This morning on Facebook a friend shared, critically, this story at the Guardian about a crank objecting to the pleasure others’ find in diverse literature:
Campbell had said that “there are so few books for queer black boys, but there are just too few books for all our marginalised young people”. Rosoff, author of How I Live Now and other bestselling titles, responded that “there are not too few books for marginalised young people. There are hundreds of them, thousands of them”, and that “you don’t have to read about a queer black boy to read a book about a marginalised child”.
“The children’s book world is getting far too literal about what ‘needs’ to be represented,” wrote Rosoff. “You don’t read Crime and Punishment to find out about Russian criminals. Or Alice in Wonderland to know about rabbits. Good literature expands your mind. It doesn’t have the ‘job’ of being a mirror.”
On the commute to work I couldn’t stop thinking about this notion that advocates of diversity are being “too literal,” and that what we expect is “a mirror” in literature that maps one-to-one against our own personal life experiences. I kept thinking about how, elsewhere in the Guardian piece, the Ms. Rosoff is quoted as saying (in response to social media pushback:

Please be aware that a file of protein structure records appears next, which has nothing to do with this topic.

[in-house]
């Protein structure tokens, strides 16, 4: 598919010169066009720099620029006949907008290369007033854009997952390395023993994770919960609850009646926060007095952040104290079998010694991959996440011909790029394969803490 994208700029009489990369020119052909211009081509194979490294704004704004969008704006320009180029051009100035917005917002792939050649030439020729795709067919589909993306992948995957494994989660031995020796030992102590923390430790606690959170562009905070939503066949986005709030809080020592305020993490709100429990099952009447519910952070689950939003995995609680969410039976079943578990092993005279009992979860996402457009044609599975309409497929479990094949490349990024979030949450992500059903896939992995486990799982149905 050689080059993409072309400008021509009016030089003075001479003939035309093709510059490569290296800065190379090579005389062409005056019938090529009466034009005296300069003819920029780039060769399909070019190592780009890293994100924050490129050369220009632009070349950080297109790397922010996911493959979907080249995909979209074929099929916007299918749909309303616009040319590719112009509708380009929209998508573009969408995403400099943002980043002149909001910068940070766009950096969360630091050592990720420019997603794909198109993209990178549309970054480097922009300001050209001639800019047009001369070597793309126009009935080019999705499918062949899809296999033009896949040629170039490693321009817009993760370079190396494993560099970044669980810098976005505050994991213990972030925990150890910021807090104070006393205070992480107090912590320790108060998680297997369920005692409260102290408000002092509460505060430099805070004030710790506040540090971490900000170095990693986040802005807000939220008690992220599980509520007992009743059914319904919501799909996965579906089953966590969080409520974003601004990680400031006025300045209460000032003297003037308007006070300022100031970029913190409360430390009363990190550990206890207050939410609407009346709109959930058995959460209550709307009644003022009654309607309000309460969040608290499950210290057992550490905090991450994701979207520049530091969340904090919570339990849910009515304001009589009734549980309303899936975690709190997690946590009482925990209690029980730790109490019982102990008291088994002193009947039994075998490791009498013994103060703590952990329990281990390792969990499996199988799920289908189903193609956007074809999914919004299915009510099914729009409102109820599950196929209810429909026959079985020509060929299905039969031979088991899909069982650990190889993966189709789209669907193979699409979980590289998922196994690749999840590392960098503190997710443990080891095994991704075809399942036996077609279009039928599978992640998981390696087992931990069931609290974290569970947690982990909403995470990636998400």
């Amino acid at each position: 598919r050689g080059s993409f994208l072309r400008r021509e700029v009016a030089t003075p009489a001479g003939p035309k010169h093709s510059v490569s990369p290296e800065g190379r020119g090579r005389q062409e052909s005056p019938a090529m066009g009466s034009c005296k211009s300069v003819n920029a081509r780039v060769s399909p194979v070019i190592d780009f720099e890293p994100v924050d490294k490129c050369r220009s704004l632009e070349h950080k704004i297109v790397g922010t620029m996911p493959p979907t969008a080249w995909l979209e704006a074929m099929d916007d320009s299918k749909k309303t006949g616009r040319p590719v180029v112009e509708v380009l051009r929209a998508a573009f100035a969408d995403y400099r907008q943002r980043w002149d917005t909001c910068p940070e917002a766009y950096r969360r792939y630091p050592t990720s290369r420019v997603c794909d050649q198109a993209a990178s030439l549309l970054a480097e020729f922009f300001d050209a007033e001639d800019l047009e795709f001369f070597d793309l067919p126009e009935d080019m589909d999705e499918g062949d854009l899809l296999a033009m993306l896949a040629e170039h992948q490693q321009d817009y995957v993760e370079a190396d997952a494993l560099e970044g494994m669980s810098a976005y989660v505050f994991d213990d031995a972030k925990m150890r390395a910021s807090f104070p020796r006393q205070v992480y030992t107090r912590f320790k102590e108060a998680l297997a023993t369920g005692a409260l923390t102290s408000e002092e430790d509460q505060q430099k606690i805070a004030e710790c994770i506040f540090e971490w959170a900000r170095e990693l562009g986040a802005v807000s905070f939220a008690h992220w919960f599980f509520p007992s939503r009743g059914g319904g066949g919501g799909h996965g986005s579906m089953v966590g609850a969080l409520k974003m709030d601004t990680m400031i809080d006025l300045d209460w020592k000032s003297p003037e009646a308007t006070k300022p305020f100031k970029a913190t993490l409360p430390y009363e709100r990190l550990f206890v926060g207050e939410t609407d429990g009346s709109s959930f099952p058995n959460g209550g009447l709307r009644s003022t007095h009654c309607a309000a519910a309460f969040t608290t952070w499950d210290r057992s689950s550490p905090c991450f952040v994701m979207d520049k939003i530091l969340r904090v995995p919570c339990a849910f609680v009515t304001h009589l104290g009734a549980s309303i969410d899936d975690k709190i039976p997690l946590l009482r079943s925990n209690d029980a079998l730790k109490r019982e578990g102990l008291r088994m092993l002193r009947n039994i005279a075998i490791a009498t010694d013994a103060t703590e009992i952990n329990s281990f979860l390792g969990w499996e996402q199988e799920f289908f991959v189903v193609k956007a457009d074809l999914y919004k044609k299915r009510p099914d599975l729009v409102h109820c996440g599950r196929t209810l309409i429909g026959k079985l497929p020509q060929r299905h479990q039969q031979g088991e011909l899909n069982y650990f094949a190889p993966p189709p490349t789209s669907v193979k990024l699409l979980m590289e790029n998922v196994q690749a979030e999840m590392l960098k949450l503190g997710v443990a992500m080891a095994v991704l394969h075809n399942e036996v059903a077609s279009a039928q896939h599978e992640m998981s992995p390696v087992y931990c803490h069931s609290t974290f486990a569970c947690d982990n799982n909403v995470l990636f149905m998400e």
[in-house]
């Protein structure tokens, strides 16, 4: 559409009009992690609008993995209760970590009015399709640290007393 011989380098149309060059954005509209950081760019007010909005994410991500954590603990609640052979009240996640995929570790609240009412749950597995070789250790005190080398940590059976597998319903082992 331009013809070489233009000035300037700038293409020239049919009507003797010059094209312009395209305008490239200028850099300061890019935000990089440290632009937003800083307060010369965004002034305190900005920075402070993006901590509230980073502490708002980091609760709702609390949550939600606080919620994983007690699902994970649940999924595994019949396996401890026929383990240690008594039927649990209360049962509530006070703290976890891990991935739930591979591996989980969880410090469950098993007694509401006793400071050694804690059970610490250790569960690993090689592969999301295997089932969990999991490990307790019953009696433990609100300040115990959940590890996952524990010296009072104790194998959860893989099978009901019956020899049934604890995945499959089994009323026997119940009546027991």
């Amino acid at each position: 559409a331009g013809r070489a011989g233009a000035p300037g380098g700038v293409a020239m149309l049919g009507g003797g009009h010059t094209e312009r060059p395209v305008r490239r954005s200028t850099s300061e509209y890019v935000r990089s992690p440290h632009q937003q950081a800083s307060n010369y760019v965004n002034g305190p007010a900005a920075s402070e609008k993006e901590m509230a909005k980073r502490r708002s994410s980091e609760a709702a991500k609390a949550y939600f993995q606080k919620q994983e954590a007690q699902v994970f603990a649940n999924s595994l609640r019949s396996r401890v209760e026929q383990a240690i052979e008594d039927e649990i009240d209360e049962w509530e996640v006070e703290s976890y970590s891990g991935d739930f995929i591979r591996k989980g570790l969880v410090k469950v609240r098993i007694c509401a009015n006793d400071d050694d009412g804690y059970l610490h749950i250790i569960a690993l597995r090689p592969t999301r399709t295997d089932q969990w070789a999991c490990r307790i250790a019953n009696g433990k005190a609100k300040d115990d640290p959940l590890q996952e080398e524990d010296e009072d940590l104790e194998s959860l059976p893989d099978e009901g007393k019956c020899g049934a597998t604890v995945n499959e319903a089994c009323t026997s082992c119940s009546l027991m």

I really hate this idea that we need agendas in books. A great book has a philosophical, spiritual, intellectual agenda that speaks to many many people – not just gay black boys. I’m sorry, but write a pamphlet about it. That’s not what books are for.
This framing of increasingly-diverse participation in the world of literature and public speech as agenda-driven and somehow antithetical to “Good literature [that] expands your mind” is a tired, reactionary position. And it tells us far more about the speaker than it does about the individuals who are busily creating an ever-more-diverse literature that fully represents our human experience is all of its’ myriad universal-yet-specific particulars. Continue reading